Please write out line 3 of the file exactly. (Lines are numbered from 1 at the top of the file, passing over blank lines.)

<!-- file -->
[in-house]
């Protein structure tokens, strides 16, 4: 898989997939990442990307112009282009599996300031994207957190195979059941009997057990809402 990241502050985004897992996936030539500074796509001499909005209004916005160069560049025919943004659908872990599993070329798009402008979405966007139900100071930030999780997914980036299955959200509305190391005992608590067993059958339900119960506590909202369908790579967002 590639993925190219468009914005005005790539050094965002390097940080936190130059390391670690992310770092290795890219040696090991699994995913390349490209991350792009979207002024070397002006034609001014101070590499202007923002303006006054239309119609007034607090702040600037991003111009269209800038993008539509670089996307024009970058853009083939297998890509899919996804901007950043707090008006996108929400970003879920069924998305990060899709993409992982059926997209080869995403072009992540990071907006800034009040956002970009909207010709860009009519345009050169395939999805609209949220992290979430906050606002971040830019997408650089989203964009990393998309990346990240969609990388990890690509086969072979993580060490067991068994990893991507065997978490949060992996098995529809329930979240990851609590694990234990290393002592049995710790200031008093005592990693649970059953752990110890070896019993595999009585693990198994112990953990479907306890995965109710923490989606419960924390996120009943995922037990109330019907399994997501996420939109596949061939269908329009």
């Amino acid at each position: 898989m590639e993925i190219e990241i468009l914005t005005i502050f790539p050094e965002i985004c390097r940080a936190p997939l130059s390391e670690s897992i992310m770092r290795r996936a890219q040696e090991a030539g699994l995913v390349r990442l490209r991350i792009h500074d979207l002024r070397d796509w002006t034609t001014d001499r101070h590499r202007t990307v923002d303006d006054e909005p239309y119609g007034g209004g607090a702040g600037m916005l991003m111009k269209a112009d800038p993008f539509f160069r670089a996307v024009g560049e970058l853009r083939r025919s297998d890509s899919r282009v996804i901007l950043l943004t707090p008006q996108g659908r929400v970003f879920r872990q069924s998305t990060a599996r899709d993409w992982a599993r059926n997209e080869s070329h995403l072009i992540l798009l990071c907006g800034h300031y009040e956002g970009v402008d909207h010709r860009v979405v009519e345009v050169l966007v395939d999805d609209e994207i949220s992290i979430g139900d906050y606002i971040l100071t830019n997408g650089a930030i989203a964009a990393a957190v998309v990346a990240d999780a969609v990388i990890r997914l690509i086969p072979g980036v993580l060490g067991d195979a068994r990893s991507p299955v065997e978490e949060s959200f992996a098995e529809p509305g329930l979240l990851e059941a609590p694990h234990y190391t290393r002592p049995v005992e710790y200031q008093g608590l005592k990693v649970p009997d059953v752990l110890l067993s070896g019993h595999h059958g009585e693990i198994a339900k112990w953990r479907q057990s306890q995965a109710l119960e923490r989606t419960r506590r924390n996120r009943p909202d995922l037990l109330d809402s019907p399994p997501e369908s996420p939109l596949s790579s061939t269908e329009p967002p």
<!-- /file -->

């Amino acid at each position: 898989m590639e993925i190219e990241i468009l914005t005005i502050f790539p050094e965002i985004c390097r940080a936190p997939l130059s390391e670690s897992i992310m770092r290795r996936a890219q040696e090991a030539g699994l995913v390349r990442l490209r991350i792009h500074d979207l002024r070397d796509w002006t034609t001014d001499r101070h590499r202007t990307v923002d303006d006054e909005p239309y119609g007034g209004g607090a702040g600037m916005l991003m111009k269209a112009d800038p993008f539509f160069r670089a996307v024009g560049e970058l853009r083939r025919s297998d890509s899919r282009v996804i901007l950043l943004t707090p008006q996108g659908r929400v970003f879920r872990q069924s998305t990060a599996r899709d993409w992982a599993r059926n997209e080869s070329h995403l072009i992540l798009l990071c907006g800034h300031y009040e956002g970009v402008d909207h010709r860009v979405v009519e345009v050169l966007v395939d999805d609209e994207i949220s992290i979430g139900d906050y606002i971040l100071t830019n997408g650089a930030i989203a964009a990393a957190v998309v990346a990240d999780a969609v990388i990890r997914l690509i086969p072979g980036v993580l060490g067991d195979a068994r990893s991507p299955v065997e978490e949060s959200f992996a098995e529809p509305g329930l979240l990851e059941a609590p694990h234990y190391t290393r002592p049995v005992e710790y200031q008093g608590l005592k990693v649970p009997d059953v752990l110890l067993s070896g019993h595999h059958g009585e693990i198994a339900k112990w953990r479907q057990s306890q995965a109710l119960e923490r989606t419960r506590r924390n996120r009943p909202d995922l037990l109330d809402s019907p399994p997501e369908s996420p939109l596949s790579s061939t269908e329009p967002p």